Is SQL still relevant? Absolutely. While many database options are available today, relational database is still the best choice for your bread-and-butter transactional workloads. New SQL and NoSQL have their place, but a relational database is still the solid choice.

Brief History of SQL

SQL (Structured Query Language) was first developed in the 1970s at IBM. The language allowed IBM programs to manipulate and retrieve data in IBM’s original database, an early prototype of the relational database management system (RDBMS.)

Later in the 70s, Relational Software, Inc, now Oracle Corporation, developed its own SQL-based RDBMS. Since the 80s, SQL has been a standard for querying and managing relational databases.

SQL features include:

  • Rely on relational tables
  • Utilize defined data schema
  • Reduce redundancy through normalization
  • Support JOIN functionality
  • Engineered for data integrity
  • Traditionally scale up, not out
  • Near universal in adoption

NewSQL vs NoSQL vs SQL?

Standard SQL has not been the only game in town for many years. A number of options have emerged, including:

NewSQL/In-memory: First coined in 2011 by the 451 Group, NewSQL refers to a newly emergent category that allows for the scalability of NoSQL and ACID (atomicity, consistency, isolation, and durability) strong transactional and consistency of a traditional RDBMS. Designed to operate in a distributed cluster of shared-nothing nodes, NewSQL promises distributed concurrency control, flow control, and distributed query processing. Storing transactions in-memory allows for faster response times but may result in latency, compromising data integrity. NewSQL can not be incorporated into an existing OLTP RDBMSs and are best utilized for new projects that require fast decisioning, such as gaming applications.

NoSQL: These non-relational, distributed, open-source and horizontally scalable databases have been around since the early 1960s but gained popularity in the early 2000s. The rise in NoSQL corresponded with the rise of Big Data, and massively scalable, always-on applications that respond to agile development methods. What NoSQL databases gain in speed, flexibility, availability and partition tolerance, they lack in data consistency and most NoSQL stores can not handle ACID transactions. While most NoSQL solutions did not initially support SQL as a query language, many now offer that option. Popular examples include MongoDB, Cassandra, and HBase.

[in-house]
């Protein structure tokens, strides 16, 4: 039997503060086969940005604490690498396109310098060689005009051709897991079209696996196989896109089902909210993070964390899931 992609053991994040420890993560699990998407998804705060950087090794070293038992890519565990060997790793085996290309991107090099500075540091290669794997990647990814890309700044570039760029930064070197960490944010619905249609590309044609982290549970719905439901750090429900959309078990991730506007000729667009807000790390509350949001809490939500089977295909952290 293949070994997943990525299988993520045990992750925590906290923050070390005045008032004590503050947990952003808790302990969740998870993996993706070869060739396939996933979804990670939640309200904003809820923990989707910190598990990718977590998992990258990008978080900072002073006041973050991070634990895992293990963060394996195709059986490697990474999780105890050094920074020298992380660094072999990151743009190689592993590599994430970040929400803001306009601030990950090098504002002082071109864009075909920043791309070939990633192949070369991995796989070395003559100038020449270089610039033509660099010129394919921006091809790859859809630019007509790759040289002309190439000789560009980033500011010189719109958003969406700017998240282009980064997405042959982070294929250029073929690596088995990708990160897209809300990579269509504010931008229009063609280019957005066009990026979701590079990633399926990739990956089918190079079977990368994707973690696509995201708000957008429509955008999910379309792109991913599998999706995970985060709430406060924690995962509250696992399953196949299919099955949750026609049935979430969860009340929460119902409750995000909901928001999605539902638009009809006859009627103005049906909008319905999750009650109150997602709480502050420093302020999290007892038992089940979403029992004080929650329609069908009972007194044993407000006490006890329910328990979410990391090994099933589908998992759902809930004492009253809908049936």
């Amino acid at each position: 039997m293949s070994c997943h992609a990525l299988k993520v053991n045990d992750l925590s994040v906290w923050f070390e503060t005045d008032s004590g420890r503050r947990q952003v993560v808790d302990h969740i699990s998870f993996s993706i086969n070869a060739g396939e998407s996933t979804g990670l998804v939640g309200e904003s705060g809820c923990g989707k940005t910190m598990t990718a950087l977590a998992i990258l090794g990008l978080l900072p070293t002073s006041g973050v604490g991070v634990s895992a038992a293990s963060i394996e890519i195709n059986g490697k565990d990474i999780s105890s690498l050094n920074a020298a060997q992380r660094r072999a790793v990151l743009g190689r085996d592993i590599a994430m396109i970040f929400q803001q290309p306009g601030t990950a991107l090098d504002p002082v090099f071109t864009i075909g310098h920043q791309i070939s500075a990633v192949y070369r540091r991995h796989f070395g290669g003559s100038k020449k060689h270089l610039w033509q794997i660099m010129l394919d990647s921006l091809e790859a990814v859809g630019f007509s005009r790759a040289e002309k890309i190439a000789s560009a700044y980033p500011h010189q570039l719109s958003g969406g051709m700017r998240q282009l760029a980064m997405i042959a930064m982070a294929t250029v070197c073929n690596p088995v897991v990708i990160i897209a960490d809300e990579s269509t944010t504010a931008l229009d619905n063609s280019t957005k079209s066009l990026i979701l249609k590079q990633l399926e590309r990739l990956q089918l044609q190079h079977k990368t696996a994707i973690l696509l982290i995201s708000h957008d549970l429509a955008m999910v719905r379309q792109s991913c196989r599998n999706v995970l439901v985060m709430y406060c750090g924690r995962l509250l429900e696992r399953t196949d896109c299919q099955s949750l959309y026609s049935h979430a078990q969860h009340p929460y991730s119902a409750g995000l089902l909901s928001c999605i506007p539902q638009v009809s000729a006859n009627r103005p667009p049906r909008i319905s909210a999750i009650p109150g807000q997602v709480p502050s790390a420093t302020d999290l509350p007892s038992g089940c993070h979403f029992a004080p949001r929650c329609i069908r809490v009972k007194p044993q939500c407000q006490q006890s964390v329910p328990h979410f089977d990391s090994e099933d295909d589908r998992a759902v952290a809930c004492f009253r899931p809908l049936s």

SQL: SQL is very portable, running on mainframes, PC, laptops, servers, tablets and even smartphones. In addition to major vendors like Oracle, IBM, Microsoft, and SAP, there are several open source version of SQL databases available such as MySQL, MariaDB, and Postgres. Writing SQL queries is easy to learn, and SQL databases use an established standard adopted by ANSI & ISO.

Why the Relational Database Matters

SQL is the language of choice for relational databases. Some data is inherently better suited to a relational database which can host several databases on one server. Other advantages include:

  • Ease of Use: The use of tables to store data in columns and rows makes it easy to access and manage data.
  • Data Security. With an RDBMS you can hide sensitive tables and give them their authorization codes, providing a layer of protection for your data
  • SQL Standard: SQL is a standardized language well understood by many applications, and many of the alternative database options provide SQL interfaces.
  • Data Integrity: the structure of the relational database preserves the integrity of the data and makes it easier to meet compliance regulations.
  • Performance:  An RDBMS uses indexes to sort data and speed up performance, and supports both desktop and web applications.
  • Development and  Support: The large players — Oracle, Microsoft, SAP — have a vested interest in continuing to develop and evolve their database offering to meet modern standards.
  • RDBMS Standards:  Relational databases adhere to ACID properties to ensure the reliability of transactions.

Database Expertise

There is a use case for every application and applying the right technology is key to a seamless, interoperable experience. The experts at Ntriety understand databases and how to integrate SQL, NoSQL, NewSQL to meet business requirements. Ntirety can help you optimize your existing applications to improve performance, increase security, and integrate your data with your cloud strategy.  Contact us.